Who Were Slaves in Ancient Times?

In ancient times, slavery was a common practice that existed in many cultures around the world. Slaves were typically individuals who were taken captive during wars or raids, or those who were born into slavery.

Who Were Slaves in Ancient Times?

Slaves in ancient times came from a wide range of backgrounds and ethnicities. In some cultures, such as ancient Rome, slaves could be found from all parts of the empire. They could be prisoners of war, people who had been sold into slavery by their families or individuals who had fallen into debt and were forced to sell themselves into bondage.

Ancient Greece and Rome

In ancient Greece and Rome, slaves were considered property and had no legal rights. They were owned by their masters, who could use them for any task they saw fit. Slaves in these societies performed a variety of roles such as household servants, agricultural laborers, and skilled workers.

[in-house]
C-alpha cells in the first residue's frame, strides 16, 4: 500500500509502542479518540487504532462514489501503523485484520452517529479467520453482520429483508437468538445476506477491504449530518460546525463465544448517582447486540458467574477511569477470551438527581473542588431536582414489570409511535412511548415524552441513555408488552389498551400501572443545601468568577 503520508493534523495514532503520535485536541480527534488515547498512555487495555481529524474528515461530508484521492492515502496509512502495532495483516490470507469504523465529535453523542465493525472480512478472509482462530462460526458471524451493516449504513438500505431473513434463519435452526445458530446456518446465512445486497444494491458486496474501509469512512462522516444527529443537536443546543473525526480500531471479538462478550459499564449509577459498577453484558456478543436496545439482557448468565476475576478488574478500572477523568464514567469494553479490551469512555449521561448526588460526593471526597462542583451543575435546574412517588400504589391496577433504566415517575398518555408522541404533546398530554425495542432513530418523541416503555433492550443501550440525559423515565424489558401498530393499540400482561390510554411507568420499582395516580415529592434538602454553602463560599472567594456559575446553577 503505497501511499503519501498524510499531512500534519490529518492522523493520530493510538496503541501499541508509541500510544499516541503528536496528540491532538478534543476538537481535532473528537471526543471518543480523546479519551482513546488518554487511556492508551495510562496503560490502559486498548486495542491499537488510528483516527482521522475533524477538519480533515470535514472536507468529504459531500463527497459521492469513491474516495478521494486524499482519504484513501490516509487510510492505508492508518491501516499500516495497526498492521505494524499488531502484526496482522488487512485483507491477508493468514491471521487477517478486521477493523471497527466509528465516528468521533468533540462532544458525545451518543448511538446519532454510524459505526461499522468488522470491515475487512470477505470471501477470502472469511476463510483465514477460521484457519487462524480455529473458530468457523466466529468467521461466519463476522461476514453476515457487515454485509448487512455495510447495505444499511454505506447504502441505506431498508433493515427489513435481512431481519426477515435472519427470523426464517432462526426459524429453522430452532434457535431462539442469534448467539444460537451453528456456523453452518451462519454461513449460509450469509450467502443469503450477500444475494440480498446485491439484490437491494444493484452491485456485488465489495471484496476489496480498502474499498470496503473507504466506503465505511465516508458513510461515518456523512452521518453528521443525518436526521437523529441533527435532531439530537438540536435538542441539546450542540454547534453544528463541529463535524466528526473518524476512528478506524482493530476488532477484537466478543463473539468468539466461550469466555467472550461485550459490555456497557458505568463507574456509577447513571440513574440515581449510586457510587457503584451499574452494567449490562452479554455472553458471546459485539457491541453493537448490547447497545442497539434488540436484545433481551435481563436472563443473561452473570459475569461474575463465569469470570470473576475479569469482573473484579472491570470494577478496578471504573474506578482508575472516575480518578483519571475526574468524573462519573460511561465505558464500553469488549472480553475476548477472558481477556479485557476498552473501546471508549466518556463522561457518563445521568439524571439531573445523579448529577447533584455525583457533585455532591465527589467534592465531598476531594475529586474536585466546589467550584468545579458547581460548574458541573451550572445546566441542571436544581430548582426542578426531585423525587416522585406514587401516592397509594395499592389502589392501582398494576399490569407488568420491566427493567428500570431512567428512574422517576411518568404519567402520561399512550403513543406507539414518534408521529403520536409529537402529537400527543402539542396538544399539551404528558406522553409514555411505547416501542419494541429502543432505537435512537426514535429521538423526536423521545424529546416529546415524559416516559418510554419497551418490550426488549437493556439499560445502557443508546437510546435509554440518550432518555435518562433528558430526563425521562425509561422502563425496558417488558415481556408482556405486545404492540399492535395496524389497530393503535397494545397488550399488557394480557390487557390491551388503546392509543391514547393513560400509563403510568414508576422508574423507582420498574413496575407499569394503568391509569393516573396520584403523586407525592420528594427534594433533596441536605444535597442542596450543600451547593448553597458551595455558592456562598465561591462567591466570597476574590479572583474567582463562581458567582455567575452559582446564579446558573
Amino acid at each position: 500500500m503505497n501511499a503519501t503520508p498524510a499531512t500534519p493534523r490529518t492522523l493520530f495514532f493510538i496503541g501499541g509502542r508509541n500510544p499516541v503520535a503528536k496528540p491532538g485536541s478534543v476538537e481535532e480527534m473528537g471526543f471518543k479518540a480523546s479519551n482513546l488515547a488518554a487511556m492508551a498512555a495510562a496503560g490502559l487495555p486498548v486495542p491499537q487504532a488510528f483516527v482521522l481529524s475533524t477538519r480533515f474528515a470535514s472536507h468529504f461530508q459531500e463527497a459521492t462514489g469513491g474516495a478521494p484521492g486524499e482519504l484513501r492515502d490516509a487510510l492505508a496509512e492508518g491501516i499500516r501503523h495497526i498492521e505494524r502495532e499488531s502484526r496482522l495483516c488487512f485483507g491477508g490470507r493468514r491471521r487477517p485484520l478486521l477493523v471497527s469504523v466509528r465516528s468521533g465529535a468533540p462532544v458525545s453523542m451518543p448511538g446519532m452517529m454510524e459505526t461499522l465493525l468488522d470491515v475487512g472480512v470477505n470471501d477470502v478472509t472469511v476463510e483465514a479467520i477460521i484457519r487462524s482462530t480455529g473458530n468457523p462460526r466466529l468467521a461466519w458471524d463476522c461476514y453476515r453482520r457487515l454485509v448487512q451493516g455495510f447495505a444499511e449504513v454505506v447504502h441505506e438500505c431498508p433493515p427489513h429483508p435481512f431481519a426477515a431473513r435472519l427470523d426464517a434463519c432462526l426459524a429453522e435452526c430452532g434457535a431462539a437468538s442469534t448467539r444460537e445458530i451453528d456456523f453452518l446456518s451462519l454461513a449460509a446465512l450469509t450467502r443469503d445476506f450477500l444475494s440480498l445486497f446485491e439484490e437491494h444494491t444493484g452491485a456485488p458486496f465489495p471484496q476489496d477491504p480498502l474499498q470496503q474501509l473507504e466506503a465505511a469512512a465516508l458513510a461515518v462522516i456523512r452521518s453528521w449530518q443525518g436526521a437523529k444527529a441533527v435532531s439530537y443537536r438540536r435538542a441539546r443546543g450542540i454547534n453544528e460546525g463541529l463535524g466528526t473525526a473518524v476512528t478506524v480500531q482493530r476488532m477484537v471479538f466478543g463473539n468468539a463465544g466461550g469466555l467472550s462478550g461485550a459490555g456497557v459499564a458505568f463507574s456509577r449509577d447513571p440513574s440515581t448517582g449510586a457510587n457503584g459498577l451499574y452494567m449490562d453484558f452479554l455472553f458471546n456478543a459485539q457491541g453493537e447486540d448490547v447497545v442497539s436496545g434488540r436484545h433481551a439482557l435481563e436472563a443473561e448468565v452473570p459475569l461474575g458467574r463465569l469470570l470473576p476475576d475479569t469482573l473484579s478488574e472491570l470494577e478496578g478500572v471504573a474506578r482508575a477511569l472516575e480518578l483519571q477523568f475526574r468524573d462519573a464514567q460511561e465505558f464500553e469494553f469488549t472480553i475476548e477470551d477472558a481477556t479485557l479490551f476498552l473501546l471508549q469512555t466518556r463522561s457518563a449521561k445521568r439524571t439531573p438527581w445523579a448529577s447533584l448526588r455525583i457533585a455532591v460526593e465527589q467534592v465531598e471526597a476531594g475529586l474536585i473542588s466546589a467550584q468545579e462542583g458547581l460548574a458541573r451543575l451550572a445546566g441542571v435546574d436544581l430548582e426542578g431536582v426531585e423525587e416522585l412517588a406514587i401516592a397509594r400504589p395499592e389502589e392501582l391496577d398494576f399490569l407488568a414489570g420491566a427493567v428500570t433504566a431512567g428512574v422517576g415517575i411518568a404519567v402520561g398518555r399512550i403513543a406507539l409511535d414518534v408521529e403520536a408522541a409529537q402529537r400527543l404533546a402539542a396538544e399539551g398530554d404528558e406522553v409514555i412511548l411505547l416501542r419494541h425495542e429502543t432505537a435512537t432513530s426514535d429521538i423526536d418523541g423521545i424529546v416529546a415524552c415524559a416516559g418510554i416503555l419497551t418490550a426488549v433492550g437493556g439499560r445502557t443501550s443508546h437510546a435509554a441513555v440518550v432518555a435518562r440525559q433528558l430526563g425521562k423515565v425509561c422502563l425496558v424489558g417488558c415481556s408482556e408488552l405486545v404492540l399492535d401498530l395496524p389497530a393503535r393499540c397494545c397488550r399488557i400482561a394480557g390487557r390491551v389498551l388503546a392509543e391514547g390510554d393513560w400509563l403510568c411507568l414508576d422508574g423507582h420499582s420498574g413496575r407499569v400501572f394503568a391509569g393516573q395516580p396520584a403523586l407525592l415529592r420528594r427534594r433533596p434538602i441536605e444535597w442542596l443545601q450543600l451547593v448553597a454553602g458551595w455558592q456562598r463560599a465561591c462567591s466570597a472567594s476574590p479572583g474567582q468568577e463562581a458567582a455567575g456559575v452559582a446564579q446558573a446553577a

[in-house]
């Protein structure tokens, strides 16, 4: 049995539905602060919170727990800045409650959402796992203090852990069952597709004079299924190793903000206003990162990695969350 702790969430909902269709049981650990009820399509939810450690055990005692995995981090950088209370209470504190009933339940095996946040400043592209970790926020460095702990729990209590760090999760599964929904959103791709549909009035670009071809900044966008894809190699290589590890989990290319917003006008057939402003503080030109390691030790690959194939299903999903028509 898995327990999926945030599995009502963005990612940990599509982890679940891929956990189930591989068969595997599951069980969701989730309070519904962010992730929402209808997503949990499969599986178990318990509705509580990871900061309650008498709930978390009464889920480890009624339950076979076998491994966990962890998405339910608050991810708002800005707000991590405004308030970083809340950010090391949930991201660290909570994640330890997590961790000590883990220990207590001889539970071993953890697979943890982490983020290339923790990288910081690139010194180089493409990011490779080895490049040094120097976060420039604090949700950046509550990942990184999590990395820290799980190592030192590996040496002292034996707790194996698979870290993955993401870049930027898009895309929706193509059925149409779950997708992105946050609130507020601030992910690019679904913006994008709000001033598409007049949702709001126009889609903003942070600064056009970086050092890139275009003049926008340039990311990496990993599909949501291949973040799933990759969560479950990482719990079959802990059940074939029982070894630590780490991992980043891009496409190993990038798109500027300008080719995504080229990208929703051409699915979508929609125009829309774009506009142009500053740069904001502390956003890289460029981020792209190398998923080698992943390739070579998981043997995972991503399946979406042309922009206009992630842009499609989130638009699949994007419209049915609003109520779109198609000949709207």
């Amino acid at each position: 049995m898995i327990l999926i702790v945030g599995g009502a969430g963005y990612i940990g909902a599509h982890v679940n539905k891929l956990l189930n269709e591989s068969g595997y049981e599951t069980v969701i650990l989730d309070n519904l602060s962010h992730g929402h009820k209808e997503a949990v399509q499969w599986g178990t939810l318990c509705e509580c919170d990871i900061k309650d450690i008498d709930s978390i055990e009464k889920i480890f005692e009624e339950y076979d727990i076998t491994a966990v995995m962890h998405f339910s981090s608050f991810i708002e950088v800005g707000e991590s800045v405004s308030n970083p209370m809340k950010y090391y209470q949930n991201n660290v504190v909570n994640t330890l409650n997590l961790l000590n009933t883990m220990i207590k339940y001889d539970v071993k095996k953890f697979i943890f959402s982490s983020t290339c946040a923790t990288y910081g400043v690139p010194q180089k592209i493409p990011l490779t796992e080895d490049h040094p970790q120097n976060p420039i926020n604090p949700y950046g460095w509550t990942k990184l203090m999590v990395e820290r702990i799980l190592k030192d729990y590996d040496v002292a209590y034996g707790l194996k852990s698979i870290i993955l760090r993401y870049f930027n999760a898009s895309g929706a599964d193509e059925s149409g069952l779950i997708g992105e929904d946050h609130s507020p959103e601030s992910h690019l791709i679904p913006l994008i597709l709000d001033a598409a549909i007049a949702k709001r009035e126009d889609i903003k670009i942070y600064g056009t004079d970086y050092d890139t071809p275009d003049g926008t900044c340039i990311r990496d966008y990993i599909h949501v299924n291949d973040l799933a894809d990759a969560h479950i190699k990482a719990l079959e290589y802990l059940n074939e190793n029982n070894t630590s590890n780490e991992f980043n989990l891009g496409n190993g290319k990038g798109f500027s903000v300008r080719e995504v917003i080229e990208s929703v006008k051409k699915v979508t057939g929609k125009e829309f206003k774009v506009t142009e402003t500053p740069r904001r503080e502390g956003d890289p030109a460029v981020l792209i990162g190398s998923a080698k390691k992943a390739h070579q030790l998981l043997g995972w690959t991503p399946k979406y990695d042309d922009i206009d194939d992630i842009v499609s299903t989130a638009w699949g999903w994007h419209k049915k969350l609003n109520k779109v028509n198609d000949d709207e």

Ancient Egypt

In ancient Egypt, slaves were also common. They were often captured during wars and used for manual labor on large construction projects like the pyramids. However, some slaves in Egypt held positions of power and influence – for example, Queen Tiye was the daughter of a Nubian slave.

Other Cultures

Slavery was not limited to just Greece, Rome, or Egypt – it existed in many other cultures around the world as well. For instance:

  • In China during the Shang Dynasty (1600-1046 BCE), slaves were used for labor-intensive tasks such as farming.
  • In India during the Maurya Empire (322-185 BCE), slaves worked in mines and on public works projects like roads.
  • In Africa before European colonization began in the 15th century CE, slavery existed among various African civilizations.


In conclusion, slavery was a common practice in ancient times and existed in many cultures around the world. Slaves came from all walks of life and were used for various tasks depending on the society they lived in. While slavery is now illegal in most parts of the world, it is important to remember its history and the impact it has had on our collective past.